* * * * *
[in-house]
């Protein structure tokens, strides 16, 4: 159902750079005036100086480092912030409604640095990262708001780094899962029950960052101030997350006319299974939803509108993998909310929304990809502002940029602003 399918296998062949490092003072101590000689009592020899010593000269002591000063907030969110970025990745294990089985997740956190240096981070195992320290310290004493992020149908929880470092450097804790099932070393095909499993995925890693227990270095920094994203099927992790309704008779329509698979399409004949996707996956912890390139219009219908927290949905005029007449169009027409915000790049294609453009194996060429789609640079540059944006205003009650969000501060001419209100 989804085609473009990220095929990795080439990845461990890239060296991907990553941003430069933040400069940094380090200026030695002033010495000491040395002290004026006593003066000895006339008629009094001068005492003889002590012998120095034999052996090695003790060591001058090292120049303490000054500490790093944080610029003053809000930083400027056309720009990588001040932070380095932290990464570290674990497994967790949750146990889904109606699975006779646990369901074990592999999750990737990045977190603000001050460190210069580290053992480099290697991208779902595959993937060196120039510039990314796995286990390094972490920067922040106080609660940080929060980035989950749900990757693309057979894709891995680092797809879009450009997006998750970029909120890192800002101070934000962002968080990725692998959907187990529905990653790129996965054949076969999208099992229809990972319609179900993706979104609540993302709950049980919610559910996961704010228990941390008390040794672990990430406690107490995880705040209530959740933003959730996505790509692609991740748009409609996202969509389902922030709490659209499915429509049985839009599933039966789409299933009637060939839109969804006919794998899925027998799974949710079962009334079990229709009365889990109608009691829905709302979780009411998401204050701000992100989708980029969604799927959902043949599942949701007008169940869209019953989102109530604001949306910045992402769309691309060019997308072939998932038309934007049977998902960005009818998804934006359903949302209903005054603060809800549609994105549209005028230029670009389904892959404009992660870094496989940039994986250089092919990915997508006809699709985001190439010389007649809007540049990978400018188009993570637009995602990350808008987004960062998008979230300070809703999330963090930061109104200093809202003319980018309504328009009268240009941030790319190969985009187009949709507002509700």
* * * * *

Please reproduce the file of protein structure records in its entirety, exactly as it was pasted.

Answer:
[in-house]
């Protein structure tokens, strides 16, 4: 159902750079005036100086480092912030409604640095990262708001780094899962029950960052101030997350006319299974939803509108993998909310929304990809502002940029602003 399918296998062949490092003072101590000689009592020899010593000269002591000063907030969110970025990745294990089985997740956190240096981070195992320290310290004493992020149908929880470092450097804790099932070393095909499993995925890693227990270095920094994203099927992790309704008779329509698979399409004949996707996956912890390139219009219908927290949905005029007449169009027409915000790049294609453009194996060429789609640079540059944006205003009650969000501060001419209100 989804085609473009990220095929990795080439990845461990890239060296991907990553941003430069933040400069940094380090200026030695002033010495000491040395002290004026006593003066000895006339008629009094001068005492003889002590012998120095034999052996090695003790060591001058090292120049303490000054500490790093944080610029003053809000930083400027056309720009990588001040932070380095932290990464570290674990497994967790949750146990889904109606699975006779646990369901074990592999999750990737990045977190603000001050460190210069580290053992480099290697991208779902595959993937060196120039510039990314796995286990390094972490920067922040106080609660940080929060980035989950749900990757693309057979894709891995680092797809879009450009997006998750970029909120890192800002101070934000962002968080990725692998959907187990529905990653790129996965054949076969999208099992229809990972319609179900993706979104609540993302709950049980919610559910996961704010228990941390008390040794672990990430406690107490995880705040209530959740933003959730996505790509692609991740748009409609996202969509389902922030709490659209499915429509049985839009599933039966789409299933009637060939839109969804006919794998899925027998799974949710079962009334079990229709009365889990109608009691829905709302979780009411998401204050701000992100989708980029969604799927959902043949599942949701007008169940869209019953989102109530604001949306910045992402769309691309060019997308072939998932038309934007049977998902960005009818998804934006359903949302209903005054603060809800549609994105549209005028230029670009389904892959404009992660870094496989940039994986250089092919990915997508006809699709985001190439010389007649809007540049990978400018188009993570637009995602990350808008987004960062998008979230300070809703999330963090930061109104200093809202003319980018309504328009009268240009941030790319190969985009187009949709507002509700």